Women with Alzheimer’s disease retain their verbal skills for longer, compared to men. This can delay diagnosis of Alzheimer’s disease in women. The differences remain even though men and women have similar brain shrinkage in the areas that reveal early Alzheimer’s disease.
Study author Erin Sundermann said, “One way to interpret the results is that because women have better verbal memory skills than men throughout life, women have a buffer of protection against loss of verbal memory before the effects of Alzheimer’s disease kick in. Because verbal memory tests are used to diagnose people with Alzheimer’s disease and its precursor, mild cognitive impairment, these tests may fail to detect mild cognitive impairment and Alzheimer’s disease in women until they are further along in the disease.”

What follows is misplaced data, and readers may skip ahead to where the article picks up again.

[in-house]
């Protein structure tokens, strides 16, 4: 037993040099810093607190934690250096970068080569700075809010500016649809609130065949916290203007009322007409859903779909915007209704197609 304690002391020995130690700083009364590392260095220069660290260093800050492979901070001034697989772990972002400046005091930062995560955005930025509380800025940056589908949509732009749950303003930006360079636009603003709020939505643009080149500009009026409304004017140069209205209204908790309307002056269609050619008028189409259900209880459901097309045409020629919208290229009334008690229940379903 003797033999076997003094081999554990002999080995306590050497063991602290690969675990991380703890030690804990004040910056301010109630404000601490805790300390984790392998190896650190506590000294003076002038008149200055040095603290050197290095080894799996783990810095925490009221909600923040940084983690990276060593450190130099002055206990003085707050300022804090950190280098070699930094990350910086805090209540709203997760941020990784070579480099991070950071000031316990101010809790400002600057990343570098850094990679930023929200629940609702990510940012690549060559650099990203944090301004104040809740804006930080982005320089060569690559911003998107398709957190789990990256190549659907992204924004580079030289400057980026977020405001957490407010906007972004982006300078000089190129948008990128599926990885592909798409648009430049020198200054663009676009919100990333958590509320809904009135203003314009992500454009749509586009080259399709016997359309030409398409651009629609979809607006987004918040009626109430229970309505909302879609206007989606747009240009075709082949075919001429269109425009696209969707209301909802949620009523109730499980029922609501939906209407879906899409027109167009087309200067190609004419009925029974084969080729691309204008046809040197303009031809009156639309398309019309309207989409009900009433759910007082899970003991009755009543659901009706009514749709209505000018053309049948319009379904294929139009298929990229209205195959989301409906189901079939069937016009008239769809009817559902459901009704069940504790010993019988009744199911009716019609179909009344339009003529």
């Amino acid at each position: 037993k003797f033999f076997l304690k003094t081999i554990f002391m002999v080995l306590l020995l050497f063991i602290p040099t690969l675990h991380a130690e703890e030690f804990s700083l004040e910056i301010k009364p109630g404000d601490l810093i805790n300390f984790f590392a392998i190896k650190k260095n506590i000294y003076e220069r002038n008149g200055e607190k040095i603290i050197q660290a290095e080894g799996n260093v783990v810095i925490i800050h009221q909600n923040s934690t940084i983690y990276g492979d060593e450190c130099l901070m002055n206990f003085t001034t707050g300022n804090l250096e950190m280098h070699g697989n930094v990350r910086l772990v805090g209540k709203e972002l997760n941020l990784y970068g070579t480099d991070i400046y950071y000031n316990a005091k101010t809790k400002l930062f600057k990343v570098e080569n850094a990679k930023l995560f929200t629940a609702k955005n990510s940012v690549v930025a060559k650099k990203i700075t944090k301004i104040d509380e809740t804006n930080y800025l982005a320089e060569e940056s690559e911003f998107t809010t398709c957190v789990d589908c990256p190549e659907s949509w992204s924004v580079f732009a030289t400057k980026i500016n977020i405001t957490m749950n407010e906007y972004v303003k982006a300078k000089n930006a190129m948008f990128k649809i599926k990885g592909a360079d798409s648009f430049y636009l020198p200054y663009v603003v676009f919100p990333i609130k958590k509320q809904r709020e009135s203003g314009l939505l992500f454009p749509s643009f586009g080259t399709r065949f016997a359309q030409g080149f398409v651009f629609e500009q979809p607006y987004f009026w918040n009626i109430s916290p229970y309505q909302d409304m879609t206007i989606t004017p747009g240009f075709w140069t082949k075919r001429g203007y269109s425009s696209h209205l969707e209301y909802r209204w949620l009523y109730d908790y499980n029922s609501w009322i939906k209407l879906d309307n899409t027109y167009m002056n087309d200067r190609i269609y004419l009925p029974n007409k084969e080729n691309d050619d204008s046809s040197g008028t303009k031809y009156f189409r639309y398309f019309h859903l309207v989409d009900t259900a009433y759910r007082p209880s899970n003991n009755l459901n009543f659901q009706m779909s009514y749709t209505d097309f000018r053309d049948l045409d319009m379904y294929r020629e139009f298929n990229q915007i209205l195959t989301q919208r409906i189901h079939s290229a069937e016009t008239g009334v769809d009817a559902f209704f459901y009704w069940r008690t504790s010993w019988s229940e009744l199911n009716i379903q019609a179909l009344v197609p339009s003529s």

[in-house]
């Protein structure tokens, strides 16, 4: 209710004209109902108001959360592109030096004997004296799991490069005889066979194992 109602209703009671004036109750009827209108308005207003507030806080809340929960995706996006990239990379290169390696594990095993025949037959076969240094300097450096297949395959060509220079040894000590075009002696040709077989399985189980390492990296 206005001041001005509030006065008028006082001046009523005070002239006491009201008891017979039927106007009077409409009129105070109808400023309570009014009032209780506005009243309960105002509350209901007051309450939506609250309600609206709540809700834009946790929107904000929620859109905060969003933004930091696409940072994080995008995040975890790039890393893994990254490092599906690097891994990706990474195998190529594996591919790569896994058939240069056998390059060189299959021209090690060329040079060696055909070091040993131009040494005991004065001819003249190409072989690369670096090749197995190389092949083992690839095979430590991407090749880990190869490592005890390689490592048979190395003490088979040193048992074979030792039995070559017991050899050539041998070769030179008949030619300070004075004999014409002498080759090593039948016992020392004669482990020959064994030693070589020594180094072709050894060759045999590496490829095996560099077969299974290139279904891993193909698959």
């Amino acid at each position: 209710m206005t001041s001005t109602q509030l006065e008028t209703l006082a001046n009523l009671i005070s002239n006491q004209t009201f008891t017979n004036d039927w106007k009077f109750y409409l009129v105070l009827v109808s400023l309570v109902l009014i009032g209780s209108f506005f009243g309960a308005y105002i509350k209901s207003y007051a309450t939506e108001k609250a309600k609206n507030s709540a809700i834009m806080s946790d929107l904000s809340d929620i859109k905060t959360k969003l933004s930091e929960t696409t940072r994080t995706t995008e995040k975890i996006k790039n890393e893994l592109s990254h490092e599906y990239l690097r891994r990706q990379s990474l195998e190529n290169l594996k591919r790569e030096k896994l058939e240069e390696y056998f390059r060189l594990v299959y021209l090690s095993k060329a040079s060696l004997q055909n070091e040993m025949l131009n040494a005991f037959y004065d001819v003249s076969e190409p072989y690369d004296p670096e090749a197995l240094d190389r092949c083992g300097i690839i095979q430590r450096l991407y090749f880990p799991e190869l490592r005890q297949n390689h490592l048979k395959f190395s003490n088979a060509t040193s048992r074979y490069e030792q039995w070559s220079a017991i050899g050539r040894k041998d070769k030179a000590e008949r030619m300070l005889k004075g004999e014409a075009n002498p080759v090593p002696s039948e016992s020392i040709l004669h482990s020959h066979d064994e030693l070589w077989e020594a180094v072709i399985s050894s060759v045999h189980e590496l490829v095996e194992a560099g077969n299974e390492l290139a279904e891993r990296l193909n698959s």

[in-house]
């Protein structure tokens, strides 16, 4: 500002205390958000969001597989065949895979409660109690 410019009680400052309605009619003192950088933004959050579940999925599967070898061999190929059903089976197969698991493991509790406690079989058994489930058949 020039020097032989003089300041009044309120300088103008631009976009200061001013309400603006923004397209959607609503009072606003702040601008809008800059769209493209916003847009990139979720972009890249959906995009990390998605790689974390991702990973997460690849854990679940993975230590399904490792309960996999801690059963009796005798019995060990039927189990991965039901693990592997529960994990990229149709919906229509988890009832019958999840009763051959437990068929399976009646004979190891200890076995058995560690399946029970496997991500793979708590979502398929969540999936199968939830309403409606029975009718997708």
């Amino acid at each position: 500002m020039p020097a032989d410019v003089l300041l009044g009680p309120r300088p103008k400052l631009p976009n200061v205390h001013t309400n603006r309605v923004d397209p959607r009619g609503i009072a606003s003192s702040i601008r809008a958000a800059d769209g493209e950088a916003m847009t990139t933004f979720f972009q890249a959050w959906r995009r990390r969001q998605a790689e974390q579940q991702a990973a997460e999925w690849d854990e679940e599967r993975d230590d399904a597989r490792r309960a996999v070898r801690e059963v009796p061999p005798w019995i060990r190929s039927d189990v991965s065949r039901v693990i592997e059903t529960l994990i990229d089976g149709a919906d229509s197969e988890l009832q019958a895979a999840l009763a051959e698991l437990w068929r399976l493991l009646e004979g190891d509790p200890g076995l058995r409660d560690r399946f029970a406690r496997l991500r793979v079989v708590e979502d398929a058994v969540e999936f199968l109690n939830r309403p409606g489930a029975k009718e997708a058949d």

If the study findings are confirmed, testing for women and men has to be altered in order to properly diagnose Alzheimer’s disease.
Mary Sano wrote in an accompanying editorial, “At a public policy level, the potential health care cost for under-detection or delayed diagnosis of women with Alzheimer’s disease or its early stages is staggering and should motivate funding in this area.”